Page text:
Time to speak out on state budget | Letter

Our state budget is a moral document. Our governor and state legislators are faced with the difficult task of preparing a balanced budget and are calling for extreme cuts in government services to match the severe income shortfall created by these tough economic times. There are some services, like public safety, that our tax dollars must support. Services to victims of sexual assault and domestic violence are part of our public safety network and benefit all of us.

Our state budget is a moral document.

Our governor and state legislators are faced with the difficult task of preparing a balanced budget and are calling for extreme cuts in government services to match the severe income shortfall created by these tough economic times.  There are some services, like public safety, that our tax dollars must support.  Services to victims of sexual assault and domestic violence are part of our public safety network and benefit all of us.

Having served on the board of King County Sexual Assault Resource Center for the past eight years the severe cut in funding for sexual assault and domestic violence will have a devastating effect on our communities.  Do we want to live in a community, a state, which fails to meet critical safety needs of our citizens?  What does this say about our care and concern for our neighbors; if therapy and legal advocacy services for these victims of crime are not available?  What if they were not available for your loved one?

The facts are obvious.  63 percent of the victims of sexual assault and abuse KCSARC helps are under the age 18.  Criminal sexual assault cases in King County now take 18-24 months to be resolved (up from previously 12-18 months).  This greatly increases the strain on victims and families.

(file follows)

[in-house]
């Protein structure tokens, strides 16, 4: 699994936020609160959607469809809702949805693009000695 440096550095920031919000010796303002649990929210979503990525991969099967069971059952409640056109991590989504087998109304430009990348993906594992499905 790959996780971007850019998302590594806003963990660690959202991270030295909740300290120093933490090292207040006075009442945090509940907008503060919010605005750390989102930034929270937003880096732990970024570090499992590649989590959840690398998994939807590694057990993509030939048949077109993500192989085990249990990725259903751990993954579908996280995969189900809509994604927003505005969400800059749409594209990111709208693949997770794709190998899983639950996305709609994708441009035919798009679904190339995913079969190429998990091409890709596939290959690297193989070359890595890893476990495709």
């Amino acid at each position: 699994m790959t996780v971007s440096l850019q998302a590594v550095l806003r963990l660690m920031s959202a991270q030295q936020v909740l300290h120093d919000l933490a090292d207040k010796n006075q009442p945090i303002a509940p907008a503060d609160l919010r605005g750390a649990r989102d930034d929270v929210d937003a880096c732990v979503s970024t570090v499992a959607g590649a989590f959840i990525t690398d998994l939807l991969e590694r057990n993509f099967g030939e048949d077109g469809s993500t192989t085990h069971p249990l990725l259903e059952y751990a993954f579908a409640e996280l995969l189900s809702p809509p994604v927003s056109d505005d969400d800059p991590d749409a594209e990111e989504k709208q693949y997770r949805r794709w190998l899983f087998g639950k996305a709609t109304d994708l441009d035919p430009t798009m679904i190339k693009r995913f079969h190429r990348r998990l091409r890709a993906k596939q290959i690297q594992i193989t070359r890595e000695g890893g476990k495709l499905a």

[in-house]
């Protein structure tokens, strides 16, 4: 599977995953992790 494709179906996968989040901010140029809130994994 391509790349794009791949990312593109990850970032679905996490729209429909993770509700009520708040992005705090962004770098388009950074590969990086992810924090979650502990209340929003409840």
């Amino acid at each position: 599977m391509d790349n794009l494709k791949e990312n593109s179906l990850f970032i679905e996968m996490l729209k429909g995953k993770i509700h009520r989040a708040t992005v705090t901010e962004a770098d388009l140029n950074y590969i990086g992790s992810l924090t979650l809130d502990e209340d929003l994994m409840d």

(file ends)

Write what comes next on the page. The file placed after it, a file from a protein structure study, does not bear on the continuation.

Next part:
We know that untreated victims face huge hurdles in their future.  A recent Washington state survey reported that 100 percent of women who had multiple sexual assaults as adults had been victimized as children. Problems with school performance, drug and alcohol abuse, depression, post traumatic stress disorder and suicide are often results of untreated sexual assault. Treatment and healing are critical.  Who will be there for victims if our agencies are starved for funding?

Prosecution of sexual assault cases aids in making our communities safer.  Sexual assault and domestic violence services are a critical element in this public safety.  Mary Ellen Stone, executive director of KCSARC observes, “Without a legal advocacy services, victims are less likely to participate in the criminal justice system and offenders are less likely to face prosecution.”

These next months when our elected state leaders are making difficult decision they need to hear from us.  What level of safety and quality of life do we want?  What responsibility do we as a community have to meet the needs of victims and survivors?  Support from the religious community, individual donors, business and foundations cannot fill the gaps caused by the elimination of public tax dollars.  A “cuts-only” budget will degrade the quality of life for everyone.

Our state budget is a moral document!  The human needs in our communities require continued and adequate funding.

The time to speak out is now.  The time to stand up is now.  Let’s do it together!

Rev. Marvin Eckfeldt, Kent

Retired Christian Church minister


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